David Mura is a critically acclaimed essayist, novelist, and poet who often reflects on the Japanese American experience through his writing. In his latest work, The Stories Whiteness Tells Itself: Racial Myths and our American Narratives, Mura critiques the unequal dominance Whiteness holds on racial narratives, and the erasure of white America’s racist history. In confronting the reality of America’s racial environment, Mura argues: “In America, racism doesn’t distribute the painful memories of our racist past equally in the psyches of people of color and white people. No, it is people of color who carry and hold an unequal portion of these painful memories.” 

Mura believes Whiteness emerges through depictions of an idealized, blemish-free history: 

“The problem isn’t [solely] what white people have done to Black people, but that Black people keep remembering what white people have done—and somehow that harms white people.” 

These white-washed historical narratives are attempts by white people to erase Black history because of the inherent threat it poses to maintaining White Supremacist ideology. Provocatively, Mura’s commentary on ideology leaves the reader questioning the normalization of narratives we encounter daily, and the ideologies they reflect. By extensively critiquing Whiteness as the ideal, dominant, ideology in America, Mura successfully challenges the racial status quo. 

Throughout his work, Mura’s reflections on identity—including the need to accurately avoid common stereotyping and other mistakes—is insightful in understanding how ideology is weaponized to maintain the power relations Whiteness creates. Mura incorporates Black storytelling to develop his own ideas and reinforce the ideas Black writers and activists have passed down for decades. In doing so, Mura provides the necessary perceptions and judgements on race to accurately reflect Black people’s perspectives, which White people have ignored for centuries.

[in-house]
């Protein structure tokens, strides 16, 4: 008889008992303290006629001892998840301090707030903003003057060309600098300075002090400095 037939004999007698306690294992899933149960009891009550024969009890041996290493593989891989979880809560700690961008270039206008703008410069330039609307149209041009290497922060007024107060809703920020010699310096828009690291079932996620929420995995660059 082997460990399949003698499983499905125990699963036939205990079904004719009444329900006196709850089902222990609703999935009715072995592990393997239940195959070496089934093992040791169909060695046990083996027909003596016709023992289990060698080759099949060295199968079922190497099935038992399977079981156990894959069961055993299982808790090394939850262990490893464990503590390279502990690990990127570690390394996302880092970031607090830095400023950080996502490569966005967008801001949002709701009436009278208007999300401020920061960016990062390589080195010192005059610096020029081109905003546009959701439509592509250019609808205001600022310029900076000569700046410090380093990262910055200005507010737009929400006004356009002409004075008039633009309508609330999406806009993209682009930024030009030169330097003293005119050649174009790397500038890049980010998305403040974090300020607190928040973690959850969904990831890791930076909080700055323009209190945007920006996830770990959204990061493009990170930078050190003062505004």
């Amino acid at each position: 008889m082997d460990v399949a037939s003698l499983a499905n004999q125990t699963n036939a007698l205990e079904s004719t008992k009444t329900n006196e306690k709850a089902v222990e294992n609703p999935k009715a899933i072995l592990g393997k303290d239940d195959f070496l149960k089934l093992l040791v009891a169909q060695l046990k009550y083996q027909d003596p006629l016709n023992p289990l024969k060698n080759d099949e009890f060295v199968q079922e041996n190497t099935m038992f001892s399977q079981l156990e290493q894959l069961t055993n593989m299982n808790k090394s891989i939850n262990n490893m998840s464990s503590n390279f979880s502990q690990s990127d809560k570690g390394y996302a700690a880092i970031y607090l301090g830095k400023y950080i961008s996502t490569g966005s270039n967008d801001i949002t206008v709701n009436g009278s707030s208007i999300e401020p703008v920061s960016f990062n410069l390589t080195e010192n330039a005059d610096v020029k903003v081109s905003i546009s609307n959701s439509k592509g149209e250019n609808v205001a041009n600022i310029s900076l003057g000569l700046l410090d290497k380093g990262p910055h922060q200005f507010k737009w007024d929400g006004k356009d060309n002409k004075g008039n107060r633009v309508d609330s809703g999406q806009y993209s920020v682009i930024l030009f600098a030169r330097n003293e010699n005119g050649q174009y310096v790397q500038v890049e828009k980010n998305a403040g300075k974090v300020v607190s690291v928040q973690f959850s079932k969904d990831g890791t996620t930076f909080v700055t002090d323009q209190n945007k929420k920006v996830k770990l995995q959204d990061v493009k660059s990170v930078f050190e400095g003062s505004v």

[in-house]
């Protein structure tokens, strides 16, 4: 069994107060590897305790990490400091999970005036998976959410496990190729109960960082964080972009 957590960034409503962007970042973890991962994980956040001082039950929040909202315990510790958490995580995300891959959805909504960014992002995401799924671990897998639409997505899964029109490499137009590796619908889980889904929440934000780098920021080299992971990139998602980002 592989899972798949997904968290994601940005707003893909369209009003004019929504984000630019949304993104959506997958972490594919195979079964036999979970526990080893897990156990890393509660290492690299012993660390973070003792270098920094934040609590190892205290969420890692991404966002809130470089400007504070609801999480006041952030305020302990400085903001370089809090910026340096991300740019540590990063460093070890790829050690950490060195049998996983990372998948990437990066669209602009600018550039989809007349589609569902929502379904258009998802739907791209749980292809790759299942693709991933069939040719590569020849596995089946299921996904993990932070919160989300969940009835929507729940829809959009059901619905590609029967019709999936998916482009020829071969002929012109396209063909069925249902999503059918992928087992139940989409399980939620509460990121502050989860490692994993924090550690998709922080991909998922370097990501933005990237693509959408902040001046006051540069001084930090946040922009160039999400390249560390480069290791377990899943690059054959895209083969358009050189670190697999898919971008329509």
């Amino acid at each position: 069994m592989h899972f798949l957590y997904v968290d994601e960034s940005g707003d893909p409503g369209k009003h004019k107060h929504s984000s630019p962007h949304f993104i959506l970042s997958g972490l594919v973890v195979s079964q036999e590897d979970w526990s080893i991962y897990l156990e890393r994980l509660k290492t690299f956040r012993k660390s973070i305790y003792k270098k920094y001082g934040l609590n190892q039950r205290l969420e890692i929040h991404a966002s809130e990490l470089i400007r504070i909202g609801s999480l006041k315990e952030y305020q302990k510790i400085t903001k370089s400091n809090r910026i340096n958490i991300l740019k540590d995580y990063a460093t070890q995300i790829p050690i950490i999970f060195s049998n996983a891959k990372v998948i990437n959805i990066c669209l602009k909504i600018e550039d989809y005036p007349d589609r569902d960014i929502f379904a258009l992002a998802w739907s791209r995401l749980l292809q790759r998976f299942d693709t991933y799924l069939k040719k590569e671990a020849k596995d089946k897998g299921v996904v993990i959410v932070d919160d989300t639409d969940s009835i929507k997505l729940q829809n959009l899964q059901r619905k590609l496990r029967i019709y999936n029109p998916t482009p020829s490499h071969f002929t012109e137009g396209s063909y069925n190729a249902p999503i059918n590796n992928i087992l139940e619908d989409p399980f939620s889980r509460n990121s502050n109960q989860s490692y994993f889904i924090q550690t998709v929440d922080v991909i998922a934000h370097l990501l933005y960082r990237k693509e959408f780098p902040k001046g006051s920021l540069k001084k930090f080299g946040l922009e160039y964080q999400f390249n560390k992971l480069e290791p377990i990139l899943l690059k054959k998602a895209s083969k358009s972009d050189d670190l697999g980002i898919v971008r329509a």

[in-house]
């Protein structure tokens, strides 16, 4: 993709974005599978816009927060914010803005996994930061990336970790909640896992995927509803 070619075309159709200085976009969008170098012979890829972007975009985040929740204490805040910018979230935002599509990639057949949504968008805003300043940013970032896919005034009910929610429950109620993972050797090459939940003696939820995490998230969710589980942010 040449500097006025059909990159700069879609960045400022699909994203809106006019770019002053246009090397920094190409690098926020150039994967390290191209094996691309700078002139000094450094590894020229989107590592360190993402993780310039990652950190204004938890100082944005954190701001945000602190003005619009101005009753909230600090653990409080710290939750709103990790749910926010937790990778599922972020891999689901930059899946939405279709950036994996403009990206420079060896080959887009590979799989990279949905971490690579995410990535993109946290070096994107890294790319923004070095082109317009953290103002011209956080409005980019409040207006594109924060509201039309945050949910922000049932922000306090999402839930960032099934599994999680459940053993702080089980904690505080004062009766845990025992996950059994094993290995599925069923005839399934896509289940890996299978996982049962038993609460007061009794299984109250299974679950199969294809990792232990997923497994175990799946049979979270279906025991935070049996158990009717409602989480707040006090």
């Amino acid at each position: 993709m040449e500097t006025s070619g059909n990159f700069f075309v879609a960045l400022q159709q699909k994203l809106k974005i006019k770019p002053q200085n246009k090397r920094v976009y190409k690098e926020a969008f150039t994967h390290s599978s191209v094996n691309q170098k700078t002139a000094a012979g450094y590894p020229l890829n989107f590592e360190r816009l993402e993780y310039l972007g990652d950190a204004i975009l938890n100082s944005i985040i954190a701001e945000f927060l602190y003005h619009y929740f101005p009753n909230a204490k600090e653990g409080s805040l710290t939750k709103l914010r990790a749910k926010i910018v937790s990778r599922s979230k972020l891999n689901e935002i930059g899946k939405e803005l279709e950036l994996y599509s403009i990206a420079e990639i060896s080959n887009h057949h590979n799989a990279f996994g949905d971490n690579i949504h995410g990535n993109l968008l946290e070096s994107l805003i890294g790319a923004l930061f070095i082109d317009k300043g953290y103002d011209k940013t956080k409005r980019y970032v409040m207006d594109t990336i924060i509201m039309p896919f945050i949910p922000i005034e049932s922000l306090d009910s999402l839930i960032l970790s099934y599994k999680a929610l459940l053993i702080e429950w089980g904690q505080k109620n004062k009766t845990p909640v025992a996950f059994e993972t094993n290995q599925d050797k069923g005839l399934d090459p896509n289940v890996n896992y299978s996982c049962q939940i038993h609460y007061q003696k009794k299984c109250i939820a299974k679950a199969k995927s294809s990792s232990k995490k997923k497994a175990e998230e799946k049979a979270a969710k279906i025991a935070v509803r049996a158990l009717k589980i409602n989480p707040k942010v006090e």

In my favorite chapter in this book, Mura thoroughly critiques the portrayal of Black people in contemporary media. When comparing the 1997 film Amistad – directed by Steven Spielberg, a white filmmaker – to the novel by Alexs Pate, an African American writer, Mura emphasizes the discrepancy between the two stories, despite them both originating from the same script: 

“When Pate comes to the scene with Sengbe in the slave ship, he presents it through Sengbe’s point of view. The qualities of Sengbe introduced in the African opening scene of Pate’s novel remain present; there is no mystery about who Sengbe is, no question that he does not see himself as a free man.”

Mura contrasts this to the film where, “The Black man is first seen as a slave or prisoner and a figure of violence. He has no name, no family, no village. He has no culture. His language is unknown.” 

The similarity between popular media in 1997 to the same historically used by the Master Narrative to ideologically oppress Black people is striking. Mura’s writing here is unrelenting and emotionally powerful, sounding as though ripped from a text written in the 1700s. “For over 400 years, we learned nothing!” is the feeling I get from Mura’s tone. But more than an emotional response, Mura unpacks and reveals the representation of Black people as people that Whiteness still cannot seem to get right. I believe readers can learn a lot about racial perceptions and judgements from this chapter alone. 

When I learned that Mura – who is a third generation Japanese American – grew up believing in assimilation and “wanting to be thought of as white,” I became excited to learn how he has developed his knowledge and perceptions on race and identity. As a Chinese American who grew up in Issaquah, WA, a predominantly white neighborhood, I also understood Mura’s motivation to critique Whiteness because of how it had such an ideological impact on former “bananas” like Mura and myself. While he touches on this in the book’s introduction, I wish he had explored further how he personally escaped white ideology, because I believe it would have helped in his discussion of how we move forward without regressing. But given that the book is not intended to be autobiographical, I consider this a minor critique. 

David Mura evolves pre existing ideas of race and ideology through his cohesive, historically accurate, moving, and powerful writing. I commend his ability to develop so many critiques and analyses on ideology in this book. Readers who share a similar desire to challenge normalized perceptions and narratives on race will find a historically accurate yet contemporarily relevant work that evolves their understanding of ideologies. 

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